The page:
Get out there and start planting

benefits of gardening
Juice Flair/Shutterstock

Planning your garden can be a very fun and rewarding pastime. As you make plans and purchase your essentials, it really feels special when you finally get to start to see everything coming together. Few feelings are more rewarding than coming home to a show-stopping garden. Whether you grow simply to feed your household or to impress the neighborhood, the joy of gardening is one of life’s true pleasures.

It can be tough to learn everything there is to know about planting a garden in just one season. However, if you speak with professionals at your local garden center and other successful gardeners in your area, you will quickly develop your skills. Even if you have trouble achieving everything you set out to do, gardening is always a learning experience. With time and review, your skills will improve.

Fertilizer is a useful product that is often referred to as plant food. While not every plant will require fertilizer, many will grow much better with the right mix of nutrients and minerals. Choosing the right fertilizer means knowing what is best for the unique environmental composition of your property. Even within certain growing regions, there can be many differences in pH, mineral content, and many other qualities that can affect the growth of plants.

Editors' Recommendations

HappySprout Contributor
Everything you need to know about how to get rid of ants in the garden
Natural ways to send those ants marching one by one away from your space
A small red ant

Ants are among the most (if not the most) common pests known by homeowners, lawn care experts, and gardeners. You sit down to a nice relaxing evening on the patio with your favorite snacks, and then here come the ants to investigate. They build their hills, swarm around the yard, and cause trouble when they find their way through cracks in your home’s foundation and into the kitchen.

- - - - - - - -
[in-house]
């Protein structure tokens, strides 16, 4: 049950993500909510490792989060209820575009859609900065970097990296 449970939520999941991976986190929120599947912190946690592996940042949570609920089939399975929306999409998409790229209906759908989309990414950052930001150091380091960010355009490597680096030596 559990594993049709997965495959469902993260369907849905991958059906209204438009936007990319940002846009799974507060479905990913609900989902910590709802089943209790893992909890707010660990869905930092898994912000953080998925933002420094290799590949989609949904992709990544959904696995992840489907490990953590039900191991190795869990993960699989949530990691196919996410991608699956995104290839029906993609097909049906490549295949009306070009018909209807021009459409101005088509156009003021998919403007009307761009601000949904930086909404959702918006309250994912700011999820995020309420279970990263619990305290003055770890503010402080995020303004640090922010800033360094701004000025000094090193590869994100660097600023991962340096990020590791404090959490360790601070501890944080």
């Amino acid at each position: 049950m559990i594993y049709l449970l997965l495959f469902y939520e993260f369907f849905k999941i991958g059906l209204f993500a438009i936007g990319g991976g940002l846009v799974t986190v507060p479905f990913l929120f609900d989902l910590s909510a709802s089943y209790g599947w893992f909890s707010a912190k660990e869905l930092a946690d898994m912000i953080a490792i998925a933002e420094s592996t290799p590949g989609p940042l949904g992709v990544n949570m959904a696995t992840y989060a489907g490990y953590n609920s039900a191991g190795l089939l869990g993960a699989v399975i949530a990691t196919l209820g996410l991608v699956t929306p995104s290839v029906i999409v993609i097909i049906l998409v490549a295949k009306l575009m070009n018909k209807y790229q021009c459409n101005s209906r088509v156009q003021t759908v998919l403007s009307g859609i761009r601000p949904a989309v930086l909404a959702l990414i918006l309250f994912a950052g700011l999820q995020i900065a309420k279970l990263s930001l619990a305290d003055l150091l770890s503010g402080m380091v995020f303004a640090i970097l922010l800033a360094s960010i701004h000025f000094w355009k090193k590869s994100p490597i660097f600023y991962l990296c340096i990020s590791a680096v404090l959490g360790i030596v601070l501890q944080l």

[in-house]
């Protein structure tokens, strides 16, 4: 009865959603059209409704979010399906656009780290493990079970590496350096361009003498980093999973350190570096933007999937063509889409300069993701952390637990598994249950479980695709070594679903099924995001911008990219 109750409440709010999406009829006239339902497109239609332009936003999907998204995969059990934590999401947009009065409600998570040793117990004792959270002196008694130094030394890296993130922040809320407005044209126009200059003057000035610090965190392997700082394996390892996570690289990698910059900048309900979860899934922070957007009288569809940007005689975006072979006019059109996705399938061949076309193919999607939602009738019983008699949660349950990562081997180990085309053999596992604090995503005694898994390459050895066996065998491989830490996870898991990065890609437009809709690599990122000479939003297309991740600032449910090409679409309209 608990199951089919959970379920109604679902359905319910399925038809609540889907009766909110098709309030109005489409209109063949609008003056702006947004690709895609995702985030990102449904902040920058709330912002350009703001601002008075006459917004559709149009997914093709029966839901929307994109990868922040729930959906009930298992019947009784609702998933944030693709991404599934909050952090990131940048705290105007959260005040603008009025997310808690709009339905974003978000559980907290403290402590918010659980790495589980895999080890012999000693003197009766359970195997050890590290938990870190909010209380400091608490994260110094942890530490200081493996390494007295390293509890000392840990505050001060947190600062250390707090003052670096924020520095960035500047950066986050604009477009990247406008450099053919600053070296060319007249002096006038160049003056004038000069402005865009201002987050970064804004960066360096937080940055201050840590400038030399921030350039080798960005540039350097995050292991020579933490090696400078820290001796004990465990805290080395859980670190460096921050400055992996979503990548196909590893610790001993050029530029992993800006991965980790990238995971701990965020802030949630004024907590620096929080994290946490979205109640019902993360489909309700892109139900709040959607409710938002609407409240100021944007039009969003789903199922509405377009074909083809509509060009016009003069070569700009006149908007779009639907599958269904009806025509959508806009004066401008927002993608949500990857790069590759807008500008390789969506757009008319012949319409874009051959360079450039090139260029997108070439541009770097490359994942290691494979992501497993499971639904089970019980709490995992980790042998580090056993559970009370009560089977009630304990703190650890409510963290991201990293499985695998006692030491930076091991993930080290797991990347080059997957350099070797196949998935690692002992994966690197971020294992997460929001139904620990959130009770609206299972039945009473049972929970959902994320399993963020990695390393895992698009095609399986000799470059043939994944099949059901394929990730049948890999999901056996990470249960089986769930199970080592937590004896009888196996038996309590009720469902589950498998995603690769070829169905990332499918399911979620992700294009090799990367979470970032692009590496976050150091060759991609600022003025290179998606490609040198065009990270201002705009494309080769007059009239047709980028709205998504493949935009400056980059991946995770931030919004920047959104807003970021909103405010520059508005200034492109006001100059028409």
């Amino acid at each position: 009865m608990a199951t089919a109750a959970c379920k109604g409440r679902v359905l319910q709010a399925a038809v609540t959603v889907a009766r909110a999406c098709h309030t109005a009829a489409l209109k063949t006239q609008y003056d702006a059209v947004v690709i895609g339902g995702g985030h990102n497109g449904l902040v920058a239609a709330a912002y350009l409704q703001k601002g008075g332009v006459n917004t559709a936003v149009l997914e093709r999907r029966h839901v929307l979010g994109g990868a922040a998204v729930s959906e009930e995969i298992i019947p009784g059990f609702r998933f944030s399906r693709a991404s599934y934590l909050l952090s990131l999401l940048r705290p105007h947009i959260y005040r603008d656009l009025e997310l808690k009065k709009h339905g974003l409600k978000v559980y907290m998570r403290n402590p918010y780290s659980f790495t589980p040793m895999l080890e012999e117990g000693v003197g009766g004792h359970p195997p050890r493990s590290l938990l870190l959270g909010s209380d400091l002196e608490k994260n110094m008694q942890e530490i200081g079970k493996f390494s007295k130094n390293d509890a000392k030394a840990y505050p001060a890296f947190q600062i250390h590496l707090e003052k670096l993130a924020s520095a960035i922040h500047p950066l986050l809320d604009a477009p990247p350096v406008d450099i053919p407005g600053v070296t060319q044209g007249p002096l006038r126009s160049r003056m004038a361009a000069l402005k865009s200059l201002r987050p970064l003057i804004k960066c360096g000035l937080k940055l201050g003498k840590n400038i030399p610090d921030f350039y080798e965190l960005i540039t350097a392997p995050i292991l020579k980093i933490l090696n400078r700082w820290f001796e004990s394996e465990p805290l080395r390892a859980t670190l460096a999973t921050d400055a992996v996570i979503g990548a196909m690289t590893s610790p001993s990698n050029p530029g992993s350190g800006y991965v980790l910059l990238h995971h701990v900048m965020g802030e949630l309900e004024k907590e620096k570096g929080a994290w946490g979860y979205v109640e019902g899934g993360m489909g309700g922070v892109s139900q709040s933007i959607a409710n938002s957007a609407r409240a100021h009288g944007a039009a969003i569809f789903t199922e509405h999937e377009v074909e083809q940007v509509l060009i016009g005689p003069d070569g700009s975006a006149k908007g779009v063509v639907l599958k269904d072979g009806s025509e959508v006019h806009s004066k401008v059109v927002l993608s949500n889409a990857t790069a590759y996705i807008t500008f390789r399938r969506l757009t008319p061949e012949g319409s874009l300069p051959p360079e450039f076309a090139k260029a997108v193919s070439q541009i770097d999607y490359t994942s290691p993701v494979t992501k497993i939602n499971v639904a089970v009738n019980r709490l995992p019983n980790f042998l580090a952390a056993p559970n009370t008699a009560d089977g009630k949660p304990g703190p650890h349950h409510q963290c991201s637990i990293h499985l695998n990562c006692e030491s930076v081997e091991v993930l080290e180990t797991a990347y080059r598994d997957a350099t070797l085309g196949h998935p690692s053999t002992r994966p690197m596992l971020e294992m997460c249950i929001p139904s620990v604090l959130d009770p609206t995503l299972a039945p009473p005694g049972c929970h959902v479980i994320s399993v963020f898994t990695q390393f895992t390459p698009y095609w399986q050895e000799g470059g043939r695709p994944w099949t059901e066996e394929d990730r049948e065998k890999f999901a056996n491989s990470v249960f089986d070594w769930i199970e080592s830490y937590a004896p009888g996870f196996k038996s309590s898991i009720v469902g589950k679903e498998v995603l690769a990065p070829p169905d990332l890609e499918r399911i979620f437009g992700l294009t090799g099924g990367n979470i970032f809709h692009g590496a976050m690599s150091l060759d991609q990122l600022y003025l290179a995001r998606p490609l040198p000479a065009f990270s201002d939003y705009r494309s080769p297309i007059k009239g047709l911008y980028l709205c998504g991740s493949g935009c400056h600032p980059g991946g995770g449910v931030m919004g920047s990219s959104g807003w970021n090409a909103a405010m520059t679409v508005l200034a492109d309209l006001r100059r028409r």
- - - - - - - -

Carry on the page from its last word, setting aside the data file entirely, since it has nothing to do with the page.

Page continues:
So naturally, it may be concerning when you see an anthill forming in your garden. The strange thing about ants, though, is that they aren’t bad all the time. Before we go over natural pest control remedies and how to get rid of ants in the garden, here are some things to consider.

Read more
Are you asking, ‘Why is my tomato plant wilting?’ Here’s how to be the hero in your garden
Properly water and inspect your tomatoes to prevent (or treat) wilting
Tomatoes on a tomato plant

Tomatoes are probably the most popular veggies grown at home. Even novice growers can grow these plants with little to no experience in growing anything. Even better, many of these beginners are successful because tomatoes are so easy to care for and grow in your own home. However, one of the most common questions about growing tomatoes is, "Why is my tomato plant wilting?" Well, it could be due to a few reasons. We'll take a look at them here and give you tips on how to get your tomato plants back into tip-top shape. 

Why do people grow tomato plants?
Let's first talk about why you want to grow tomato plants. Growing tomatoes at home has a lot of benefits. First, they're healthier than store-bought tomatoes, and they taste better, too! There's no denying that tomatoes grown at home have a richer flavor. Once you eat your own tomatoes, you'll likely find the store-bought ones flat and watery by comparison.

Read more
Peat moss vs. coco peat: Which is best?
Find out what each growing medium is good for
Peat moss

Tried-and-true peat moss and up-and-coming coco peat (or coir) are each natural soil conditioners that can be extremely beneficial for those with sandier soil compositions. Each of these products is useful for evenly distributing heavy clays, assisting water retention, and encouraging healthy microbial populations.

So, which is best for the modern gardener? This is quite the loaded question because the truth is that both peat moss and coconut coir can be useful under similar and different circumstances. When considering peat moss vs. coco peat, you'll need to evaluate a few factors. Keep reading to learn more about some of the key similarities and differences between these exciting growing mediums.

Read more